Protect Your Drinking Water – Simple Tips for Well Maintenance
Owning acreage often involves a few more chores than living in the city or suburbs. Many small acreage owners draw drinking water from a private well. Without some basic precautions, wells may allow pollutants into your water source. as the landowner, it is your responsibility to ensure your drinking water is safe. In order to ensure safe drinking water, landowners should regularly inspect and maintain their wells.
Locate Your Well
Wells may not be located near your pump or pressure tank. Start by looking for a four to eight inch wide metal casing, which may not reach the surface in older wells. Many well casings are enclosed in a concrete ring with a concrete lid. Unable to find the well? Try looking at well records posted online by the Washington Department of Ecology (see Resources at the end of this fact sheet). Be sure to locate all wells on a property since inactive wells, when improperly sealed, can lead to contamination of the groundwater supplying other nearby wells.
After you have located your well, check the distance between it and your septic tank and drainfield. If the distance is less than 100 feet, your septic system could contaminate the well water. Maintaining your septic system and having your tank pumped as needed extends the life of your drainfield and prevents septic effluent from tainting groundwater and other nearby water bodies.
Divert runoff, such as from gutters on homes, driveways, barns or other buildings away from your well since runoff may carry pollutants. Pesticides, fertilizers, gasoline and other chemicals should not be stored in your well or pump house. Locate manure piles, compost piles, and animal confinement areas at least 100 feet from your well; a greater distance may be required if you have sandy soils. Manure contains bacteria and nitrates which can contaminate drinking water on your property as well as your neighbor’s and even nearby streams and water bodies.
Regularly Inspect Your Well
Annually inspect key points on your well to prevent potential well contamination: vent pipe, the cap, the casing and the base (Figure 1). Ensure he vent pipe is screened to keep insects and rodents and replace worn screen that may have deteriorated over time. The well cap should be intact, with no large cracks or chips, and securely attached to the casing. The casing should be at least 6” above the ground, and also be free of cracks and holes. There should be no standing water around the base of the well. If needed, slope the ground away from the base to improve drainage.
It is too expensive for well owners to test all potential contaminants on a regular basis. Tests of a new well or a new home purchase should include a panel of all possible contaminants to establish an initial level for the well. Test your drinking water if you suspect a problem. Table 1 provides the most common pollutants in drinking water. Before sampling, contact the lab first to get sample procedures and containers. It is important to use the appropriate container for the type of sample you are collecting. Follow the laboratory’s instructions for collection and storage to avoid a contaminated sample. A list of certified labs is available online from Clark County Public Health, see the Resources section.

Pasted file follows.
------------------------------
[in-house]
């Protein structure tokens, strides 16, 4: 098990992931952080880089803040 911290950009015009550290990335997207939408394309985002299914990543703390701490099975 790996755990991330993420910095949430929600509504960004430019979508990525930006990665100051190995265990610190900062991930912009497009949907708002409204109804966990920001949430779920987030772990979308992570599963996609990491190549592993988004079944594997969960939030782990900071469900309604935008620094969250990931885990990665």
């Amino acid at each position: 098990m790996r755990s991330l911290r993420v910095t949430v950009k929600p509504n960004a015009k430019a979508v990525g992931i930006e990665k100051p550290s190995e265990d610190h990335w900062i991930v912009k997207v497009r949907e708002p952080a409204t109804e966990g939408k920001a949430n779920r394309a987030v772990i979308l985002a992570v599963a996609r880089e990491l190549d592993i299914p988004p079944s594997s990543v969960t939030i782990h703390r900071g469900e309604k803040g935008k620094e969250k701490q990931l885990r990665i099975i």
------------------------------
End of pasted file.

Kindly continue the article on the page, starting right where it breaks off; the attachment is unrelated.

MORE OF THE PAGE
Results – What Do They Mean?
Once you receive the results back from the lab, check them against the drinking water standards set by the US Environmental Protection Agency (EPA). Table 2 shows the standards for some common contaminants. Always keep copies of all results to track changes in your well water over time. Three contaminants are described below:
While commonly found in the environment, these bacteria do not naturally occur in groundwater. Sources include surface water contaminated by human or animal waste leaking down into your well, a nearby shallow water source such as a stream or a pond, or objects such as deceased rodents entering an open well. A positive test result for coliform bacteria indicates the presence of bacteria in the water. It should not be consumed unless it has been boiled for at least three minutes to kill the bacteria.
Transported easily through the soil by water, nitrate can come from fertilizers, as well as human and animal wastes. If nitrate is found in your well water, look for potential sources in the vicinity, such as leaking septic systems, heavily fertilized lawns, or animal manures. Higher nitrate levels reduce the ability of red blood cells to carry oxygen throughout the body. Most adults and children red blood cells rapidly return to normal once the source is removed. However infants are more severely affected and may develop blue baby syndrome, a serious health condition caused by lack of oxygen. Boiling water will only increase the concentration of nitrate in the water. Nitrate cannot be removed through the use of filtration devices. More information on nitrate in drinking water is available from Washington Sate Department of Health; see Resources at the end of this fact sheet.
Adapted by Erin Harwood, WSU Clark County Extension (2008) – Updated 2020